Common name: Royal Hakea
Origin of Scientific Name
Hakea: named afer the 18th Century German patron of botany, Baron Christian Ludwig von Hake.
Victoria: in honour of Queen Victoria.
Hakea victoria is a medium sized shrub, which grows 1 - 3 m tall and 1 m wide. The Royal Hakea is endemic to the south coastal regions of Western Australia, with the strongest population nestled in the Fitzgerald River National Park, where it happily grows among sandy soil, quartz and rocky slopes. The Royal Hakea flowers with insignificant white blooms from July to October, followed by the growth of woody seed pods. The vibrant and varied colours of foliage attracts admirers from near and far.
The Royal Hakea presents with elliptical shaped leaves which are rigid and almost leathery in feel. The leaves have prickly margins and display colours akin to a blazing summer sunset. It’s no wonder that the outlandish appearance of the Royal Hakea could almost make it the Western Australian equivalent of the ‘The Day of the Triffids’!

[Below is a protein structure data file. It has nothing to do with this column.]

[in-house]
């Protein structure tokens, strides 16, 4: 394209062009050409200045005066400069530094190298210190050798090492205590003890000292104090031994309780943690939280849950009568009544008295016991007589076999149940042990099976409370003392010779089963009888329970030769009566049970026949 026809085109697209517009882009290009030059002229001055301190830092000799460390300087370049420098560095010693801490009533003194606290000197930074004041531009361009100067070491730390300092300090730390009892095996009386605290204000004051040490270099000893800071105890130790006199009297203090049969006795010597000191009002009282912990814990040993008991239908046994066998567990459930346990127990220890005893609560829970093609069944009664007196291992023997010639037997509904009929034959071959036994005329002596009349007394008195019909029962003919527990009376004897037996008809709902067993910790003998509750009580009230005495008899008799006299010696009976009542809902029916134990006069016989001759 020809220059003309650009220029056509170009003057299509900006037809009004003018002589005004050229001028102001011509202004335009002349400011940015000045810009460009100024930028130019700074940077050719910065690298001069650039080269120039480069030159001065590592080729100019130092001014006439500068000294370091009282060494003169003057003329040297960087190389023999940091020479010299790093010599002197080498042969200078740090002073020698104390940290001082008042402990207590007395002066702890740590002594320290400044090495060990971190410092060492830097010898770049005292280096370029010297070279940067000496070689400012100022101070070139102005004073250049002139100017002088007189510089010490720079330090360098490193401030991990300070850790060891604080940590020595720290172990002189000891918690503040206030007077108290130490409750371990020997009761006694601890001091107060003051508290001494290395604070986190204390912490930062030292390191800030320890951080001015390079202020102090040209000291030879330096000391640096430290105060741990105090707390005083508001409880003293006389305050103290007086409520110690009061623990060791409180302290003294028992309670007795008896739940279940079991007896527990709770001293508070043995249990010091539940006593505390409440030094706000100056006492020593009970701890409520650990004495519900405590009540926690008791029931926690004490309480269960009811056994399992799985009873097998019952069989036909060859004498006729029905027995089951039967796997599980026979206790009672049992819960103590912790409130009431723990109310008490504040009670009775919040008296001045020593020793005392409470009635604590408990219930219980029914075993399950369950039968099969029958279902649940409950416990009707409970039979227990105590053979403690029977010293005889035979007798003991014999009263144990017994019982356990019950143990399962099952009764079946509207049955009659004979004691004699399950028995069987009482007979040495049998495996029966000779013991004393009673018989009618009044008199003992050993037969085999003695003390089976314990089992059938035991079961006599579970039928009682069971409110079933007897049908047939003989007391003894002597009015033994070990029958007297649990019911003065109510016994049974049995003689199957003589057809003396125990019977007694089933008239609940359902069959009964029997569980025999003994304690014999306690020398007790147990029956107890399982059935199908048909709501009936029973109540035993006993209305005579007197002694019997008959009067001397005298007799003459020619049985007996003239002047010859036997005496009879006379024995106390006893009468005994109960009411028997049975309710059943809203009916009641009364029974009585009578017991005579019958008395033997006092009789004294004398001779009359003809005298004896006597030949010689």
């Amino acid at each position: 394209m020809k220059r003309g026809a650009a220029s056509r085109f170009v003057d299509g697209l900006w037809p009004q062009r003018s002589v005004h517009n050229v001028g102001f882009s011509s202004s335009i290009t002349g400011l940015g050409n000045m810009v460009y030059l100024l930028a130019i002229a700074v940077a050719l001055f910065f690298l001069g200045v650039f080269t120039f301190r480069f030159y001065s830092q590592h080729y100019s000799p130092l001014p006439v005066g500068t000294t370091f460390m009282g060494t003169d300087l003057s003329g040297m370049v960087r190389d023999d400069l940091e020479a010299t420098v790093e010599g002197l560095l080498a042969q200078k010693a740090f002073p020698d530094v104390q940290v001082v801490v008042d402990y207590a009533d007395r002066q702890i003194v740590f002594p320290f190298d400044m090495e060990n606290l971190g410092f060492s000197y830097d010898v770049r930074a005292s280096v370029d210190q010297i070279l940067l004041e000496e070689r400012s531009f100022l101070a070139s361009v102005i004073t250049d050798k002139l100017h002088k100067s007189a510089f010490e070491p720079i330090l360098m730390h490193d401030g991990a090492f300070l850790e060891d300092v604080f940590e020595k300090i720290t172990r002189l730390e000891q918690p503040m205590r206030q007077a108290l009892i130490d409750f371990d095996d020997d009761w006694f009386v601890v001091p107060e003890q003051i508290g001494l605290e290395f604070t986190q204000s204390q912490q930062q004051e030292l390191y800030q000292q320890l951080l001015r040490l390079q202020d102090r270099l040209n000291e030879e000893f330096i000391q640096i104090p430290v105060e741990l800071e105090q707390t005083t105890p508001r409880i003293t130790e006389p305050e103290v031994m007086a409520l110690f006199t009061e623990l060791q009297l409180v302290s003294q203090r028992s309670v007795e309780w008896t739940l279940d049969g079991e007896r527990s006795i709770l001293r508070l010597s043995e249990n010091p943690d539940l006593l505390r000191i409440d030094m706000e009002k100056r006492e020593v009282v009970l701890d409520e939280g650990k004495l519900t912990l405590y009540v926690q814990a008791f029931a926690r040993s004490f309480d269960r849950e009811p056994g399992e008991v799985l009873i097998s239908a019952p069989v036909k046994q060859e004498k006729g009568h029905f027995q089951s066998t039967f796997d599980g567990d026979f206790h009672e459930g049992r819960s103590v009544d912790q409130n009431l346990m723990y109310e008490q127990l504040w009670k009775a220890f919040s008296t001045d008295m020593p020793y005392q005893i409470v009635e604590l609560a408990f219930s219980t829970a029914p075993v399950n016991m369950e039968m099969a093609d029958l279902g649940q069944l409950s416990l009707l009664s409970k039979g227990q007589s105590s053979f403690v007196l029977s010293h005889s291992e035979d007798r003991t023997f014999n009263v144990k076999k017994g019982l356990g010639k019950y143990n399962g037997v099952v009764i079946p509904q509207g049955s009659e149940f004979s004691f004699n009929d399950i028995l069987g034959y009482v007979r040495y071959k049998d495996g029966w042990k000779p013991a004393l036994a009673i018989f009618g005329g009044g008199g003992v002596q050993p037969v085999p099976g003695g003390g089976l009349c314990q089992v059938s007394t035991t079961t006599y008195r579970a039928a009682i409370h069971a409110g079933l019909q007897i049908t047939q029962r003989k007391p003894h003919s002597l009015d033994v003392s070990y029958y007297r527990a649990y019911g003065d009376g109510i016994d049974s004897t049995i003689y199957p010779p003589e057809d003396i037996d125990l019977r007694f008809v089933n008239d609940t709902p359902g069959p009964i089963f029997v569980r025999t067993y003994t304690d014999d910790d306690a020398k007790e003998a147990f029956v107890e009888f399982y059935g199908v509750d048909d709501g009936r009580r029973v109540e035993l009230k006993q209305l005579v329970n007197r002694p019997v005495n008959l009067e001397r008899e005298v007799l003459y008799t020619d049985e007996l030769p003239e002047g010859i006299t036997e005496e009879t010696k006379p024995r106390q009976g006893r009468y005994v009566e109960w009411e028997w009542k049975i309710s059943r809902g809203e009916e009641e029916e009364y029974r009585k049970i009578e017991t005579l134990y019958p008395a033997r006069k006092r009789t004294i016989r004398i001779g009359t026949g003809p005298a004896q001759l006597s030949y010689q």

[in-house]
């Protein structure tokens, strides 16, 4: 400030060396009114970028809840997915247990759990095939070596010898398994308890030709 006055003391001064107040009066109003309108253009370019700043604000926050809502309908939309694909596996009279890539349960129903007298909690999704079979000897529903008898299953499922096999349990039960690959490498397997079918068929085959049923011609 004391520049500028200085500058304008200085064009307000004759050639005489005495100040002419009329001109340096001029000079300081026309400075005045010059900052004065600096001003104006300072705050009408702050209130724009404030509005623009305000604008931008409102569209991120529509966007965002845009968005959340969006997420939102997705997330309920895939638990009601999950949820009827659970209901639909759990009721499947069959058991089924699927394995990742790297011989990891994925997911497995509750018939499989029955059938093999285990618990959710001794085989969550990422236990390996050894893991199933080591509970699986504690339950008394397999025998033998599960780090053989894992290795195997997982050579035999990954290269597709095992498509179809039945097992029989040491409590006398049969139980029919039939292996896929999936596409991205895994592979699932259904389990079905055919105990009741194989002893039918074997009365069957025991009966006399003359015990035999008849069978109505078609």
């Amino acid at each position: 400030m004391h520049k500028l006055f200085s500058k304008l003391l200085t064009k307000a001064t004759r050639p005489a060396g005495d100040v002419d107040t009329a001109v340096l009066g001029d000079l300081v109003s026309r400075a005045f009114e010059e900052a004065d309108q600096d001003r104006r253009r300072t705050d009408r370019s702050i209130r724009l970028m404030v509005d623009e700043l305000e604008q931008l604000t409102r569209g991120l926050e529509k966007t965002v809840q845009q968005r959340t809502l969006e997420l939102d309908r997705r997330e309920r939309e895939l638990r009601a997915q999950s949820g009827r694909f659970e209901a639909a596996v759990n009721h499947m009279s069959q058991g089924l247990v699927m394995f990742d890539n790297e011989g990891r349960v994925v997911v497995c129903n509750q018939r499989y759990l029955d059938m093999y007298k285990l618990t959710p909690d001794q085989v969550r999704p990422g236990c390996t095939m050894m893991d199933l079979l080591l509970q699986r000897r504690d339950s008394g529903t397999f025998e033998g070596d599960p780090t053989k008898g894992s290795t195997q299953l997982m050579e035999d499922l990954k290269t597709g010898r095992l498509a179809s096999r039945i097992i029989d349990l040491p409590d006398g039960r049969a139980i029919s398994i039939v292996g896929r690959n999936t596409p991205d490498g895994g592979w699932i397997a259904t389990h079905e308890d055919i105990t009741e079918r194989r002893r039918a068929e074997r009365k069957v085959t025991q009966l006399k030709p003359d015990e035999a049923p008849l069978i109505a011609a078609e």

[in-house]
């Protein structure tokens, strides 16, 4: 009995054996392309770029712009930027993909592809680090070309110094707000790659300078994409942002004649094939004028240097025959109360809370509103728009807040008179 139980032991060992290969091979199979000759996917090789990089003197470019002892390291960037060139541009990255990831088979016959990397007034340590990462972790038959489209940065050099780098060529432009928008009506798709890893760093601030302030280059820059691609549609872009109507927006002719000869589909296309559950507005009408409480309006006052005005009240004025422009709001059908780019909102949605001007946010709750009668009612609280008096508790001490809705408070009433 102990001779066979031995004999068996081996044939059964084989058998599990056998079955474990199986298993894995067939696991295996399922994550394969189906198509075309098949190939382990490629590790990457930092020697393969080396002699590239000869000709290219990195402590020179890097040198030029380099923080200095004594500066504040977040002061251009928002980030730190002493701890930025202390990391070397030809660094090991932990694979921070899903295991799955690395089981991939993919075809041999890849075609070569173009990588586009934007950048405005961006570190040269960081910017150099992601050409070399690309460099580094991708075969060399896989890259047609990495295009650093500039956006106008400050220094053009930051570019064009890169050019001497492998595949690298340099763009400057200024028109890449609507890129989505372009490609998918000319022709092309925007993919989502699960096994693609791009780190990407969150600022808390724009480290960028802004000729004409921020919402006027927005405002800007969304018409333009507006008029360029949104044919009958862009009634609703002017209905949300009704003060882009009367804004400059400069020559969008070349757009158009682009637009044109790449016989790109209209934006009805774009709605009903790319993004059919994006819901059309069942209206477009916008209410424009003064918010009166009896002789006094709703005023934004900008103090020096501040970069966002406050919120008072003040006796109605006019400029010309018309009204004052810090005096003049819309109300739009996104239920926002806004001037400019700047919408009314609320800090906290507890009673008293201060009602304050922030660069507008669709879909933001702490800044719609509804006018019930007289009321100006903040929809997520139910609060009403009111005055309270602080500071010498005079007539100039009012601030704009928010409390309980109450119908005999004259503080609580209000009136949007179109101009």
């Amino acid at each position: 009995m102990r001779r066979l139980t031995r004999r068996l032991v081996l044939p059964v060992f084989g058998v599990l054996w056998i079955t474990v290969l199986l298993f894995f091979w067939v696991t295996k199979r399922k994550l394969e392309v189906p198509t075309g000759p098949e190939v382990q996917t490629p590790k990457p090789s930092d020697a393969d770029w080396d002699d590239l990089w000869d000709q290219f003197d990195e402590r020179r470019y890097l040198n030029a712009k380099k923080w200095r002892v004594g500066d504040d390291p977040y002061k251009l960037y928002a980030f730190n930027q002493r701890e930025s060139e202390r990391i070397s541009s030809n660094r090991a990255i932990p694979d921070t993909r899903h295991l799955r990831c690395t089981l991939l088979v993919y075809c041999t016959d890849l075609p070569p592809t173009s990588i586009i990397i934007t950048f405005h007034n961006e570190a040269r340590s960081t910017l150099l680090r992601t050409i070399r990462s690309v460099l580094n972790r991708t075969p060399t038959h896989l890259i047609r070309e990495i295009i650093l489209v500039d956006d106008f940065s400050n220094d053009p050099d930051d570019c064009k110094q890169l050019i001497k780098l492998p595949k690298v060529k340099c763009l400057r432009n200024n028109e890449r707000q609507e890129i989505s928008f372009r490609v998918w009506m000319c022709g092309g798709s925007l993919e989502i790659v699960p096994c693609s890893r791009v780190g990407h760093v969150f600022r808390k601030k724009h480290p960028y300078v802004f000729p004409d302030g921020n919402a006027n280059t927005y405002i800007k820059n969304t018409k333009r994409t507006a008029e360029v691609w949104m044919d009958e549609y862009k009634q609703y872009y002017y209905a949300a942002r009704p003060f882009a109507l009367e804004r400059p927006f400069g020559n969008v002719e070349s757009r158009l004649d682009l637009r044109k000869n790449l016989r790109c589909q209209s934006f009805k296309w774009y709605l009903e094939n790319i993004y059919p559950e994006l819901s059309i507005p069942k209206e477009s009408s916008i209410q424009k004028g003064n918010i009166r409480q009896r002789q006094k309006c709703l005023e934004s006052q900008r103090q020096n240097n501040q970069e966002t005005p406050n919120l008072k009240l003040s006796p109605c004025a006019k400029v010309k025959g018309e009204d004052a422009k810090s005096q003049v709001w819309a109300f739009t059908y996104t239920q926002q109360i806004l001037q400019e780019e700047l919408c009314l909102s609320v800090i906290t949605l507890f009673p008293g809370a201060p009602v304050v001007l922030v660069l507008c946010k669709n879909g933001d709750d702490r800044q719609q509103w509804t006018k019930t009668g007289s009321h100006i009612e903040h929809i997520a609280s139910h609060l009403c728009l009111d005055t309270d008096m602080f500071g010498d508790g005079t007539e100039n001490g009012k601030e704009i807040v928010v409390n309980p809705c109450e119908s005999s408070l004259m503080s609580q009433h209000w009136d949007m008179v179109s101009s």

This plant is suited to growing in areas of low humidity and initially it was thought that the Swan Coastal Plain conditions were not cold enough to achieve the beautiful colours in its foliage. The cultivation of the Royal Hakea within Kings Park and Botanic Garden in recent years has produced some encouraging results with some leaf colouration, but for now, the lofty height of achieving colours akin to those in the wild is still a dream.
- Hakea victoria grows well from seed and is well suited to growing in large pots and tubs with a free draining native plant potting mix.
- Plant in a full sun location and water Hakea victoria until established.
- This particular shrub is a great feature to use in a garden for its leaf colour, texture, screening and bird habitat, but can also be used as a deterrent for unwanted visitors and / or thoroughfares.
For more horticultural tips view our Plant Notes section.
View in Kings Park
Visit Kings Park to see Hakea victoria near the Kings Park Education building, at the reservoir opposite the Wadjuk Carpark, at Zamia Cafe in May Drive Parkland and in the Hakea and Grevillea garden beds in the Western Australian Botanic Garden (refer to map).
Want more information?
Refer to the profile for this plant on the Department of Biodiversity, Conservation and Attractions' FloraBase online herbarium.